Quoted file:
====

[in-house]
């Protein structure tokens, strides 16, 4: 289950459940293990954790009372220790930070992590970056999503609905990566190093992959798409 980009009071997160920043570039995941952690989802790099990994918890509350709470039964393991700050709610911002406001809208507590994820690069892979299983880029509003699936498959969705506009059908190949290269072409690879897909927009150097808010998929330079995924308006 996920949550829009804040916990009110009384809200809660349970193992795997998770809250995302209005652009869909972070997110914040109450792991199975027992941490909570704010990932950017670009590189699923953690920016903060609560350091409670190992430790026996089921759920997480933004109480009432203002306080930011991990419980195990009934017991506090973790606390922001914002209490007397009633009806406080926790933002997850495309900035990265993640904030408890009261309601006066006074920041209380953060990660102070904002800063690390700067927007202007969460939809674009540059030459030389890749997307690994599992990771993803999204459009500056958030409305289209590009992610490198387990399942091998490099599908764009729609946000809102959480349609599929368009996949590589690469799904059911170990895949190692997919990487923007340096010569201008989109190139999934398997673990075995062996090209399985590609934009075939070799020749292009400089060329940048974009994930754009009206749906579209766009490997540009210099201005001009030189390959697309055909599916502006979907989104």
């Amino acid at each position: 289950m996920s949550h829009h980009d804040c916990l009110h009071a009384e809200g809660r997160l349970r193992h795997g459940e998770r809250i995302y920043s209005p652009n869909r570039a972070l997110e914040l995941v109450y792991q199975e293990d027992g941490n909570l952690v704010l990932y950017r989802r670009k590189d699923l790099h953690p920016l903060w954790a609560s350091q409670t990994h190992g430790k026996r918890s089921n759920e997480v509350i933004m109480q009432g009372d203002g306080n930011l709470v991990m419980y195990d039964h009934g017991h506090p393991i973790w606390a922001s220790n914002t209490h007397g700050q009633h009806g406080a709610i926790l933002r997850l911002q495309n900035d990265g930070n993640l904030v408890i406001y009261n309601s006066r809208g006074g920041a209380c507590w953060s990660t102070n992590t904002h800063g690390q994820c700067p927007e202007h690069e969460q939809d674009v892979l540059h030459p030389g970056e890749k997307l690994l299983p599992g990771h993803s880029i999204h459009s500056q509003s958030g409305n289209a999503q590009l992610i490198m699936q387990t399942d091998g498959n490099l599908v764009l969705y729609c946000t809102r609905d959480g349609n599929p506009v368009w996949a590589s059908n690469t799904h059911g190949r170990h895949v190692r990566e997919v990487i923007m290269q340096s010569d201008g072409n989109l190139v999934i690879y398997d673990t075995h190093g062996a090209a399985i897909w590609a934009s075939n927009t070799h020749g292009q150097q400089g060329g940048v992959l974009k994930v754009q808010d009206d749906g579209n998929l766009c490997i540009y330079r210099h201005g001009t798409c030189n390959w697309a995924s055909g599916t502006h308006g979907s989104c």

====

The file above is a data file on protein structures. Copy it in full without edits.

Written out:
[in-house]
């Protein structure tokens, strides 16, 4: 289950459940293990954790009372220790930070992590970056999503609905990566190093992959798409 980009009071997160920043570039995941952690989802790099990994918890509350709470039964393991700050709610911002406001809208507590994820690069892979299983880029509003699936498959969705506009059908190949290269072409690879897909927009150097808010998929330079995924308006 996920949550829009804040916990009110009384809200809660349970193992795997998770809250995302209005652009869909972070997110914040109450792991199975027992941490909570704010990932950017670009590189699923953690920016903060609560350091409670190992430790026996089921759920997480933004109480009432203002306080930011991990419980195990009934017991506090973790606390922001914002209490007397009633009806406080926790933002997850495309900035990265993640904030408890009261309601006066006074920041209380953060990660102070904002800063690390700067927007202007969460939809674009540059030459030389890749997307690994599992990771993803999204459009500056958030409305289209590009992610490198387990399942091998490099599908764009729609946000809102959480349609599929368009996949590589690469799904059911170990895949190692997919990487923007340096010569201008989109190139999934398997673990075995062996090209399985590609934009075939070799020749292009400089060329940048974009994930754009009206749906579209766009490997540009210099201005001009030189390959697309055909599916502006979907989104």
């Amino acid at each position: 289950m996920s949550h829009h980009d804040c916990l009110h009071a009384e809200g809660r997160l349970r193992h795997g459940e998770r809250i995302y920043s209005p652009n869909r570039a972070l997110e914040l995941v109450y792991q199975e293990d027992g941490n909570l952690v704010l990932y950017r989802r670009k590189d699923l790099h953690p920016l903060w954790a609560s350091q409670t990994h190992g430790k026996r918890s089921n759920e997480v509350i933004m109480q009432g009372d203002g306080n930011l709470v991990m419980y195990d039964h009934g017991h506090p393991i973790w606390a922001s220790n914002t209490h007397g700050q009633h009806g406080a709610i926790l933002r997850l911002q495309n900035d990265g930070n993640l904030v408890i406001y009261n309601s006066r809208g006074g920041a209380c507590w953060s990660t102070n992590t904002h800063g690390q994820c700067p927007e202007h690069e969460q939809d674009v892979l540059h030459p030389g970056e890749k997307l690994l299983p599992g990771h993803s880029i999204h459009s500056q509003s958030g409305n289209a999503q590009l992610i490198m699936q387990t399942d091998g498959n490099l599908v764009l969705y729609c946000t809102r609905d959480g349609n599929p506009v368009w996949a590589s059908n690469t799904h059911g190949r170990h895949v190692r990566e997919v990487i923007m290269q340096s010569d201008g072409n989109l190139v999934i690879y398997d673990t075995h190093g062996a090209a399985i897909w590609a934009s075939n927009t070799h020749g292009q150097q400089g060329g940048v992959l974009k994930v754009q808010d009206d749906g579209n998929l766009c490997i540009y330079r210099h201005g001009t798409c030189n390959w697309a995924s055909g599916t502006h308006g979907s989104c």